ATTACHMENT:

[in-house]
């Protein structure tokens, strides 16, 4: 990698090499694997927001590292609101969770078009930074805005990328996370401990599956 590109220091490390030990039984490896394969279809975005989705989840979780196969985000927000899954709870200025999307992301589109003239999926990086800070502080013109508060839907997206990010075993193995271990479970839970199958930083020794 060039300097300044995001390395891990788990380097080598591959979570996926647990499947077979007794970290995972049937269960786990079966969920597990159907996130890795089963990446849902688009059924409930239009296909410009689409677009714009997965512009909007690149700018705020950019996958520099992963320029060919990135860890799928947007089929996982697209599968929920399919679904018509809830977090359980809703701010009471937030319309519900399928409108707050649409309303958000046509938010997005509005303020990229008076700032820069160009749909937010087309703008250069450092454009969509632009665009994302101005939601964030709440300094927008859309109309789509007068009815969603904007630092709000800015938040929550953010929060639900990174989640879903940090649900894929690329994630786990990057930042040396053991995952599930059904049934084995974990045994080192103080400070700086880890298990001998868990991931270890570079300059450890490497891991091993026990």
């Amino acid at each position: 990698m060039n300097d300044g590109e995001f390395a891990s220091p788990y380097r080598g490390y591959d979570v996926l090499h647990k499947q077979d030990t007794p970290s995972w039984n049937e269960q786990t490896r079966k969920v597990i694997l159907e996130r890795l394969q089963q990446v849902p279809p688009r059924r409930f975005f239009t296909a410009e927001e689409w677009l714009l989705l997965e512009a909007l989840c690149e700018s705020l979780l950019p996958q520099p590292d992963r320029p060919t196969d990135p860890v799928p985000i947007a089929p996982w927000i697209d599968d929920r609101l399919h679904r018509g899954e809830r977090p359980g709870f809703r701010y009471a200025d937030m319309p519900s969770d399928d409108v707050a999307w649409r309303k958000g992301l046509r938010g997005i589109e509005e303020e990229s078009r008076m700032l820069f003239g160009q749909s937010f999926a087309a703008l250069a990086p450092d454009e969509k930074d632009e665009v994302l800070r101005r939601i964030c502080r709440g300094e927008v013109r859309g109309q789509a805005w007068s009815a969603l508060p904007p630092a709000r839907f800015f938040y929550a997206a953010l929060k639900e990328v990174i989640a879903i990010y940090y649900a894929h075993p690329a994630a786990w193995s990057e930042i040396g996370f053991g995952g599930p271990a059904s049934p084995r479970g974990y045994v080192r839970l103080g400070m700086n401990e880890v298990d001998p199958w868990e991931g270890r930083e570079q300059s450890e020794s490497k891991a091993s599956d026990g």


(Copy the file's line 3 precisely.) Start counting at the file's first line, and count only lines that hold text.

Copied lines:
């Amino acid at each position: 990698m060039n300097d300044g590109e995001f390395a891990s220091p788990y380097r080598g490390y591959d979570v996926l090499h647990k499947q077979d030990t007794p970290s995972w039984n049937e269960q786990t490896r079966k969920v597990i694997l159907e996130r890795l394969q089963q990446v849902p279809p688009r059924r409930f975005f239009t296909a410009e927001e689409w677009l714009l989705l997965e512009a909007l989840c690149e700018s705020l979780l950019p996958q520099p590292d992963r320029p060919t196969d990135p860890v799928p985000i947007a089929p996982w927000i697209d599968d929920r609101l399919h679904r018509g899954e809830r977090p359980g709870f809703r701010y009471a200025d937030m319309p519900s969770d399928d409108v707050a999307w649409r309303k958000g992301l046509r938010g997005i589109e509005e303020e990229s078009r008076m700032l820069f003239g160009q749909s937010f999926a087309a703008l250069a990086p450092d454009e969509k930074d632009e665009v994302l800070r101005r939601i964030c502080r709440g300094e927008v013109r859309g109309q789509a805005w007068s009815a969603l508060p904007p630092a709000r839907f800015f938040y929550a997206a953010l929060k639900e990328v990174i989640a879903i990010y940090y649900a894929h075993p690329a994630a786990w193995s990057e930042i040396g996370f053991g995952g599930p271990a059904s049934p084995r479970g974990y045994v080192r839970l103080g400070m700086n401990e880890v298990d001998p199958w868990e991931g270890r930083e570079q300059s450890e020794s490497k891991a091993s599956d026990g």